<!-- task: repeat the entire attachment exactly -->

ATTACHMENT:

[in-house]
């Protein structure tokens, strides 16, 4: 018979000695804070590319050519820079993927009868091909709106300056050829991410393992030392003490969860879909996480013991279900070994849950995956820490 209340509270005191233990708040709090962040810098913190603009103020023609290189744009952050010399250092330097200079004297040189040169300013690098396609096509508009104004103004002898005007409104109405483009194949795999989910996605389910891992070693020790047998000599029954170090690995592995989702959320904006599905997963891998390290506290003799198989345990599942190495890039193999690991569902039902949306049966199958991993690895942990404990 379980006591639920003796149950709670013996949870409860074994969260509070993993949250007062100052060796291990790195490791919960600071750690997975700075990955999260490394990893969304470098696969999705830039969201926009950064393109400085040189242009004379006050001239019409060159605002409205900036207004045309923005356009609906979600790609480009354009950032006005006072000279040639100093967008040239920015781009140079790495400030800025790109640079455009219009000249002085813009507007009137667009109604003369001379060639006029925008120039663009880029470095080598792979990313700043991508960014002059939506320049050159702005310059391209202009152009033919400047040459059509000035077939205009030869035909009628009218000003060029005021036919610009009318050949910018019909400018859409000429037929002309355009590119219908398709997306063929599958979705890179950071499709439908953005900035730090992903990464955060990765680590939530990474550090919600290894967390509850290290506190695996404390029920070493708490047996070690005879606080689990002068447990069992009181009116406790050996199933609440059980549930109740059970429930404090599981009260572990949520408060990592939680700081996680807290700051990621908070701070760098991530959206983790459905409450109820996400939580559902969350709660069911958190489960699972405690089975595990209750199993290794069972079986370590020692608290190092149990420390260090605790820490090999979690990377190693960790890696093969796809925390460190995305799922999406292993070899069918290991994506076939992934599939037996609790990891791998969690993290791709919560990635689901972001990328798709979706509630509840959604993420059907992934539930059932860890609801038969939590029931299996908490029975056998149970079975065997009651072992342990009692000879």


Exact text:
[in-house]
């Protein structure tokens, strides 16, 4: 018979000695804070590319050519820079993927009868091909709106300056050829991410393992030392003490969860879909996480013991279900070994849950995956820490 209340509270005191233990708040709090962040810098913190603009103020023609290189744009952050010399250092330097200079004297040189040169300013690098396609096509508009104004103004002898005007409104109405483009194949795999989910996605389910891992070693020790047998000599029954170090690995592995989702959320904006599905997963891998390290506290003799198989345990599942190495890039193999690991569902039902949306049966199958991993690895942990404990 379980006591639920003796149950709670013996949870409860074994969260509070993993949250007062100052060796291990790195490791919960600071750690997975700075990955999260490394990893969304470098696969999705830039969201926009950064393109400085040189242009004379006050001239019409060159605002409205900036207004045309923005356009609906979600790609480009354009950032006005006072000279040639100093967008040239920015781009140079790495400030800025790109640079455009219009000249002085813009507007009137667009109604003369001379060639006029925008120039663009880029470095080598792979990313700043991508960014002059939506320049050159702005310059391209202009152009033919400047040459059509000035077939205009030869035909009628009218000003060029005021036919610009009318050949910018019909400018859409000429037929002309355009590119219908398709997306063929599958979705890179950071499709439908953005900035730090992903990464955060990765680590939530990474550090919600290894967390509850290290506190695996404390029920070493708490047996070690005879606080689990002068447990069992009181009116406790050996199933609440059980549930109740059970429930404090599981009260572990949520408060990592939680700081996680807290700051990621908070701070760098991530959206983790459905409450109820996400939580559902969350709660069911958190489960699972405690089975595990209750199993290794069972079986370590020692608290190092149990420390260090605790820490090999979690990377190693960790890696093969796809925390460190995305799922999406292993070899069918290991994506076939992934599939037996609790990891791998969690993290791709919560990635689901972001990328798709979706509630509840959604993420059907992934539930059932860890609801038969939590029931299996908490029975056998149970079975065997009651072992342990009692000879």